I don’t think the edited (the committee had been told they would be edited for “clarity,” and English) standards had been posted for more than an hour on the department’s web site before the egregious faults were detected. There was the usual evasion when the draft as written by the committee was reposted, namely, a lower level but unnamed person was blamed for posting the wrong set.

    I found it interesting that while the Profile of Learning standards for science were made available to the committee, I don’t recall that the high mark given by the Fordham Foundation was ever mentioned to the writers (a smaller subgroup of the Profile of Learning science writing committee had more-or-less on its own rewritten these to shorten them and try to get at what less is truly more. These were never made available and perhaps shouldn’t have been.)

    The Santorum amendment got plenty of ink, including a clarification later on in the process from the chair and minority chair of the committee, an attempt at adding some force to it. Of course, the review by NCSE of the Santorum amendment which include a legal analysis and also a rebuttal by Senator Kennedy of a misquote by Santorum was never mentioned. Verboten!

    Ms. Yecke’s first radio interview made it quite clear where she stood when she said that school districts should be given a choice in this matter of ID creationism and evolution, never mentioning or considering that the courts had ruled on this but apparently she viewed this as legislating from the bench.

    What I noticed as time went on is that the so-called IDers began to deny any ID affiliation, indeed even design preferring to duck under the umbrella of “teach the controversy.” One of the things that I came to appreciate in the creationist who testified was his honesty: he wouldn’t hide behind anything except scripture. You knew exactly where he stood and why SAT scores were on the decline, sexual diseases among young people on the increase, drinking up, family values were down, etc. Now, I wish I had the charts.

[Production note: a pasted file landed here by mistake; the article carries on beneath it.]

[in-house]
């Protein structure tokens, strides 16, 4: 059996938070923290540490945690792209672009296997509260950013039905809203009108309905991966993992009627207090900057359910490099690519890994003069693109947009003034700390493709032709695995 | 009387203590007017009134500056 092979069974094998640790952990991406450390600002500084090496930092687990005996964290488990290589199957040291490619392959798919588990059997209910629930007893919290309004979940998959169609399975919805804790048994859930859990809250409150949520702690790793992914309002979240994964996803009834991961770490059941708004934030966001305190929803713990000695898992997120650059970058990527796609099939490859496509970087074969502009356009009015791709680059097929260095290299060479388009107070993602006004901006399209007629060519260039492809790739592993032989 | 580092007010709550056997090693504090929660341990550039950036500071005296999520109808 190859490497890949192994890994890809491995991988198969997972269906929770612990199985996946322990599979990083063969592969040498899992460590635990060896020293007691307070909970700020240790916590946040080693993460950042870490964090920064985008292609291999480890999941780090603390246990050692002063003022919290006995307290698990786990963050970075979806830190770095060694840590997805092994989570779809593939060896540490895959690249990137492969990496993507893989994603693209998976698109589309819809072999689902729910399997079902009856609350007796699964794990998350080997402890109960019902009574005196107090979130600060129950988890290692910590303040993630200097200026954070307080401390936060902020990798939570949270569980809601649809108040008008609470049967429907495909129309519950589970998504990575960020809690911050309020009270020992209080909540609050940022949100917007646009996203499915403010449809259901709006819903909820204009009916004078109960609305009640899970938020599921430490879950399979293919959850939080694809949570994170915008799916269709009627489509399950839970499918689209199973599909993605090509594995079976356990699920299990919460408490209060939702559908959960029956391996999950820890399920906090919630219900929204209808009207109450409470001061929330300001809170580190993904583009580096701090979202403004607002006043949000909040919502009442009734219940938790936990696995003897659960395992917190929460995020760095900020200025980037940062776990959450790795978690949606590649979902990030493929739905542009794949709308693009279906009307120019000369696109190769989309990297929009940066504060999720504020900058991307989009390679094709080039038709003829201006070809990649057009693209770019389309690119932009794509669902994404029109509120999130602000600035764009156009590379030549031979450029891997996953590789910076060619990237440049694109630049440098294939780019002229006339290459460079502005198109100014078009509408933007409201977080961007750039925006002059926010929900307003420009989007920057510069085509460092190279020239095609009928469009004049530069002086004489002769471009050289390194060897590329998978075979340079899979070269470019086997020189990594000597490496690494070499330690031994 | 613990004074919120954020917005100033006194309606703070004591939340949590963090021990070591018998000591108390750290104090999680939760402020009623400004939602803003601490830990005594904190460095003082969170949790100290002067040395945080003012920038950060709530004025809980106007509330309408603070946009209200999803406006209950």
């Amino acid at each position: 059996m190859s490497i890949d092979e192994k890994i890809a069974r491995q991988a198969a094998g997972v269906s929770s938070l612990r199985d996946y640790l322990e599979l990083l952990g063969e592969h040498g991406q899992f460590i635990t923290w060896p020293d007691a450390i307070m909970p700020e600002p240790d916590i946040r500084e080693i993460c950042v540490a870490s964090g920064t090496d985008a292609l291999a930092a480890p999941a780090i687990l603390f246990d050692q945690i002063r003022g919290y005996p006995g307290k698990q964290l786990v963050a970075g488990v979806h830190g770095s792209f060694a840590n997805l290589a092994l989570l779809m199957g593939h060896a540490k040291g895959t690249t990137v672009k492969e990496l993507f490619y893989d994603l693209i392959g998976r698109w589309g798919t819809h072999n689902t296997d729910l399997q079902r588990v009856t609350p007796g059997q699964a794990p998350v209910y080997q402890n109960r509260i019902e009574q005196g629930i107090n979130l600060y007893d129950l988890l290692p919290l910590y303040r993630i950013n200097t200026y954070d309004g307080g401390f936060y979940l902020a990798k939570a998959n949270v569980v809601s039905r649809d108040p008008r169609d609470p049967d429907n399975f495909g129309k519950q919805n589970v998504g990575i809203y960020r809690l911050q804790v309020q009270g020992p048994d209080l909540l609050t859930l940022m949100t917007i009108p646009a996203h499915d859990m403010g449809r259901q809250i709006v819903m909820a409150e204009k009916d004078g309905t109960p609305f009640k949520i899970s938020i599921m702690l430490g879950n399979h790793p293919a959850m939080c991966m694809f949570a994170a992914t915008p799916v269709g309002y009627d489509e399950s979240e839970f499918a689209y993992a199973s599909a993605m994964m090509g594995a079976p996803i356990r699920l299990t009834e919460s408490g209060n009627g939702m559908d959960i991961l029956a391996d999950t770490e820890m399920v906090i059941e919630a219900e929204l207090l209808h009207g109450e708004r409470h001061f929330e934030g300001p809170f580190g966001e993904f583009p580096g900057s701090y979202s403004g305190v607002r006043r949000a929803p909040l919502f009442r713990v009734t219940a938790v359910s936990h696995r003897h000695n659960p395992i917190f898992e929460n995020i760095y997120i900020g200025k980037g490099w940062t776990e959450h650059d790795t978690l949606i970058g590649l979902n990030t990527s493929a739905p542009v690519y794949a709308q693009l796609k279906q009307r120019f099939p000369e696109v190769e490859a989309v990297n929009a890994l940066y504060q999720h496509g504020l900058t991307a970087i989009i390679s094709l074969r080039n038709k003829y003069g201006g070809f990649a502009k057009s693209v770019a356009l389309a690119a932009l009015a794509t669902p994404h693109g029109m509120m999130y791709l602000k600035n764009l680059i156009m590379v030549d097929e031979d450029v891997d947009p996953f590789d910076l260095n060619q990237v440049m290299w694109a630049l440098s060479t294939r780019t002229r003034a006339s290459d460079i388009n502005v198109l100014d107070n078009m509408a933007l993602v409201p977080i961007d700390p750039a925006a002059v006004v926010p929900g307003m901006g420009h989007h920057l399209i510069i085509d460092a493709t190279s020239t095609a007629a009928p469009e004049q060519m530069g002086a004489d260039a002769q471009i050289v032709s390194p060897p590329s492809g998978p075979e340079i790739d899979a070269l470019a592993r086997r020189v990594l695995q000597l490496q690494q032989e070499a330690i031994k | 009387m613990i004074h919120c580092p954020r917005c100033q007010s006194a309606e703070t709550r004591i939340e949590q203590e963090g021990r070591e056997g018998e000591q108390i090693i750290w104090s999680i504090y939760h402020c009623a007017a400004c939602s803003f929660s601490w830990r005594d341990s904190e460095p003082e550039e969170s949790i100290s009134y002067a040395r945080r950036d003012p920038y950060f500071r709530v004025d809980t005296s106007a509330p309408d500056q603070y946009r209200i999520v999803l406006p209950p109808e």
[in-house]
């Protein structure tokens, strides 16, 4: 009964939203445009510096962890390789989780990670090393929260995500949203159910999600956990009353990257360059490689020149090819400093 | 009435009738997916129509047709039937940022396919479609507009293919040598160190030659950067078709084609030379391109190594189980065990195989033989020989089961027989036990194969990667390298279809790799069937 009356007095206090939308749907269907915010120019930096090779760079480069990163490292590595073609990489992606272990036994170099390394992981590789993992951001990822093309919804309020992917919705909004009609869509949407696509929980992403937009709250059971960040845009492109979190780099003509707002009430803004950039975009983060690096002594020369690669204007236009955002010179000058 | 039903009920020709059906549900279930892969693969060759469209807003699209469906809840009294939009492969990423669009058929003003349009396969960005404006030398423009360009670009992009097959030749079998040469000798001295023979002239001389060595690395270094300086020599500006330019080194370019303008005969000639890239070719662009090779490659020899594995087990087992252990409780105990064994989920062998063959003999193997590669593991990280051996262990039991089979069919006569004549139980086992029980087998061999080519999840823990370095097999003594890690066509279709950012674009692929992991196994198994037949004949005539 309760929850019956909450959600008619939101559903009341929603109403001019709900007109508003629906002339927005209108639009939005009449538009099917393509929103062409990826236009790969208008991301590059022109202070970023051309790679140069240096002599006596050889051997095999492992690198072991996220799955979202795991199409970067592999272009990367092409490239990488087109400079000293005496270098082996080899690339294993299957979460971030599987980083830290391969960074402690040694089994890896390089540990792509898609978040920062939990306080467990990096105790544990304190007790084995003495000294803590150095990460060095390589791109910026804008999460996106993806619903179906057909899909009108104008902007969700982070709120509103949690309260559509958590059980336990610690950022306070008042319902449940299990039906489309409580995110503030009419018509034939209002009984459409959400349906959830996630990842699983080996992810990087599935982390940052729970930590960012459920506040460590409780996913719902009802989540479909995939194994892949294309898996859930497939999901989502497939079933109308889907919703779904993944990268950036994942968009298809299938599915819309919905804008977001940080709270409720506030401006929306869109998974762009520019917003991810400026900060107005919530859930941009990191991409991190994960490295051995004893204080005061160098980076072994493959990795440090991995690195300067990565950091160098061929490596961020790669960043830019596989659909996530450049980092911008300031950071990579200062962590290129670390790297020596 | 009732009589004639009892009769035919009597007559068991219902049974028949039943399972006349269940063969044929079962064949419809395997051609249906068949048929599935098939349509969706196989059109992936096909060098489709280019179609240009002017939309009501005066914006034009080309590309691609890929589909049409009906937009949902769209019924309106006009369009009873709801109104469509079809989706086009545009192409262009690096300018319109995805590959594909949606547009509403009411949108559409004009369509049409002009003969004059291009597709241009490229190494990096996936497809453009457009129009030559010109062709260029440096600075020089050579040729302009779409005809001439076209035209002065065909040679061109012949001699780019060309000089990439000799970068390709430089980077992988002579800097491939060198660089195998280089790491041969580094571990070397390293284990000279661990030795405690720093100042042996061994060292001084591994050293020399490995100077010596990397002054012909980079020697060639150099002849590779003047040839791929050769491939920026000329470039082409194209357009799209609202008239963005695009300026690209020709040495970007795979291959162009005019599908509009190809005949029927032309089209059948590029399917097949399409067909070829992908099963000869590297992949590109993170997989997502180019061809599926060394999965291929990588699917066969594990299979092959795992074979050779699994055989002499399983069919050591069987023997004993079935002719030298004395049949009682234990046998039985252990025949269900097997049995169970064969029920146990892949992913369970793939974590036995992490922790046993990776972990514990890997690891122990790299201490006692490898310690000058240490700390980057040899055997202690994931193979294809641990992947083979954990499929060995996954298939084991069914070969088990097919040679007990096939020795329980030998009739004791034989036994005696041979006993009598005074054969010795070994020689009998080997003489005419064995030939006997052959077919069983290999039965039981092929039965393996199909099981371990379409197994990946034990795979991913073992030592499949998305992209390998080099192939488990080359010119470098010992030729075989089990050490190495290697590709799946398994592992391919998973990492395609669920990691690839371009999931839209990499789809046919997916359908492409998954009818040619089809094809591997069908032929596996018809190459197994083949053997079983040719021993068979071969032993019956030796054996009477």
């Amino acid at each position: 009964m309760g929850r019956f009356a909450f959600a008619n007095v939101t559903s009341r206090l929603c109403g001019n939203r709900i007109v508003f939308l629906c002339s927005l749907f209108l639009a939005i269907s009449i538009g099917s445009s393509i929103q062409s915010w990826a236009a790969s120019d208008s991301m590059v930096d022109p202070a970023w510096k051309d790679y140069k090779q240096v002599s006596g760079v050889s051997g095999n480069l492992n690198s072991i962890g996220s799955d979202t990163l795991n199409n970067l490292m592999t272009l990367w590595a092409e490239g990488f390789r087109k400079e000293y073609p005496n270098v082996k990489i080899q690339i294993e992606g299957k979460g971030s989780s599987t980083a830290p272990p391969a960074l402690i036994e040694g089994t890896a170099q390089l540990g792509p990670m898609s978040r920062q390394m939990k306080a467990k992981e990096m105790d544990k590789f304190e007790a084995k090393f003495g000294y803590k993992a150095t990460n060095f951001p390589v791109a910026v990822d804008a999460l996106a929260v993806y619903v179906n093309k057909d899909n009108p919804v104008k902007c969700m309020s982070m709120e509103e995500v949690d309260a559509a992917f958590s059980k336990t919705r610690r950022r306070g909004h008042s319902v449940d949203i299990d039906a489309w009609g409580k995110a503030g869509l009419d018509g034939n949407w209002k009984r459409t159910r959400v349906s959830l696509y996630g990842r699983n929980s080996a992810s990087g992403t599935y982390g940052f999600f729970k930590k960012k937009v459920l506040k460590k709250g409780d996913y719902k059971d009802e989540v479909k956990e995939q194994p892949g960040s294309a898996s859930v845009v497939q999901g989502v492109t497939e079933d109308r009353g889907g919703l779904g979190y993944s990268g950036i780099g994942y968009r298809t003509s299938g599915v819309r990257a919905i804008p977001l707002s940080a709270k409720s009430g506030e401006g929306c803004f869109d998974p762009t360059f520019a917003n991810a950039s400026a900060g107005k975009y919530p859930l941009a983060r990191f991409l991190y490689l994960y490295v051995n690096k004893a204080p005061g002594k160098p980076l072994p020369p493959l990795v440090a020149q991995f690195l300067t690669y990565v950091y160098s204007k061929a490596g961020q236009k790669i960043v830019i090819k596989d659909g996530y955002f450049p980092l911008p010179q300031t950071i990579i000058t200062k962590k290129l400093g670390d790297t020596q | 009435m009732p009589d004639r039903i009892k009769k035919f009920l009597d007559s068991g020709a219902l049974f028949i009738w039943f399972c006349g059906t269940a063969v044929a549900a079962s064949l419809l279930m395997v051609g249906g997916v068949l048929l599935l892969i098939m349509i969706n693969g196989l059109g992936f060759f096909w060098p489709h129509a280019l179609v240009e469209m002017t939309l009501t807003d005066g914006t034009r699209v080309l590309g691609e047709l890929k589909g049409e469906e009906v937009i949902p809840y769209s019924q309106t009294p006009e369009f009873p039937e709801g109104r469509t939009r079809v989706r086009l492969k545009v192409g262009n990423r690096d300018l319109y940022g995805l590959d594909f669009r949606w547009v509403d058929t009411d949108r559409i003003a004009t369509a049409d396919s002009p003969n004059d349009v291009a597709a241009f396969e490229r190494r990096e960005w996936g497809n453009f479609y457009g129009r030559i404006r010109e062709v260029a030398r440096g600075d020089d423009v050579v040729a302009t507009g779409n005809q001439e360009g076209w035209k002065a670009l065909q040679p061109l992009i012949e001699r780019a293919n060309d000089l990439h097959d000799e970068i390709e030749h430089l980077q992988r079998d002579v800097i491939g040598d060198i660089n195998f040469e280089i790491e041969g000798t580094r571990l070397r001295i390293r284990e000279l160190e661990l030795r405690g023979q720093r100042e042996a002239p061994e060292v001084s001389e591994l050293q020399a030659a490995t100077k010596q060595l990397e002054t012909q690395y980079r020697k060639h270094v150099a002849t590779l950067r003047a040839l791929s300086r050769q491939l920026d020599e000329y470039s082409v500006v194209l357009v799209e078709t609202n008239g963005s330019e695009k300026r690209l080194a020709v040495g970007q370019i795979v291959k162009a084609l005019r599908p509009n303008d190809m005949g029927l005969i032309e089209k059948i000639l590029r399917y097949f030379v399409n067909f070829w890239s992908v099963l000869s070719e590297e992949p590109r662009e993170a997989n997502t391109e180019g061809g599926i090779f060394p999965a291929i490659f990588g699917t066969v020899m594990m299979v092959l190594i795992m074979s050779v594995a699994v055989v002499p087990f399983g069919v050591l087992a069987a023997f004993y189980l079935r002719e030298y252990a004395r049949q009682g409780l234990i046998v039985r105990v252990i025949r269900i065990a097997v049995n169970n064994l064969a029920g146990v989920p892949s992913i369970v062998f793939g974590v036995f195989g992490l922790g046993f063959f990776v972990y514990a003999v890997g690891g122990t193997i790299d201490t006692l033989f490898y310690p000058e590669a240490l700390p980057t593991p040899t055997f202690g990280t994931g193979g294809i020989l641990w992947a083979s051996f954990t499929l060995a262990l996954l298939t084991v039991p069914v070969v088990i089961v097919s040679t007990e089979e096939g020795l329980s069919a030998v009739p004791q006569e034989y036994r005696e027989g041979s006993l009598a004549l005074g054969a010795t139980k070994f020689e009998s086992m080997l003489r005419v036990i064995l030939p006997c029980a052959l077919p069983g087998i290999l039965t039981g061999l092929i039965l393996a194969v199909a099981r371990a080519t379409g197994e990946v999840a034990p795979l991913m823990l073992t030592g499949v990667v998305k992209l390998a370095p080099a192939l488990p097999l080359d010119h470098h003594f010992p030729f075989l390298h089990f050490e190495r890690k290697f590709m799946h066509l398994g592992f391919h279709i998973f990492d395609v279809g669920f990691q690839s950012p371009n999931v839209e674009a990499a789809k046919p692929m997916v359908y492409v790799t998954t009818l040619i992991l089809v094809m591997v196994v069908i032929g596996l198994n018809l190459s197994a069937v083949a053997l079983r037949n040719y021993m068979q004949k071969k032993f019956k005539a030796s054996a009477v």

Thanks, Dr. Elsberry for keeping the heat on and keeping your eyes open. And please share Patricia Shipman’s essay in the recent The American Scientist on ID, especially with colleagues from other countries, on why this is important. The US is not Europe and the comparisons are not helpful. That shop-worn Rather word comes to mind: Vigilance! I appreciate your vigilance as always.

  • 2005/10/16 at 12:34 pm

    I think it would be quite interesting to investigate the political shuffles that resulted in Yecke not only *avoiding* being let go from professional education consultation (particularly in science), but in her being placed in an even more influential position in a different state would be worthwhile.

    Is this yet another example of cronyism? Did Jeb know someone who knew someone in Minnesota?

    I am not for exclusionary policies *per se*, insofar as rejecting anyone with creationism as an education supervisor (esp with respect to science), but I certainly am for using a person’s record to judge their ability to do the job they are hired for. You can be an open creationist and a fine “Chancellor of Education”, I’m sure. But when your personal beliefs got mixed into your work before, no matter what that work is and who you are, your next employer has a responsibility to consider other candidates who are able to separate their opinions from their duties.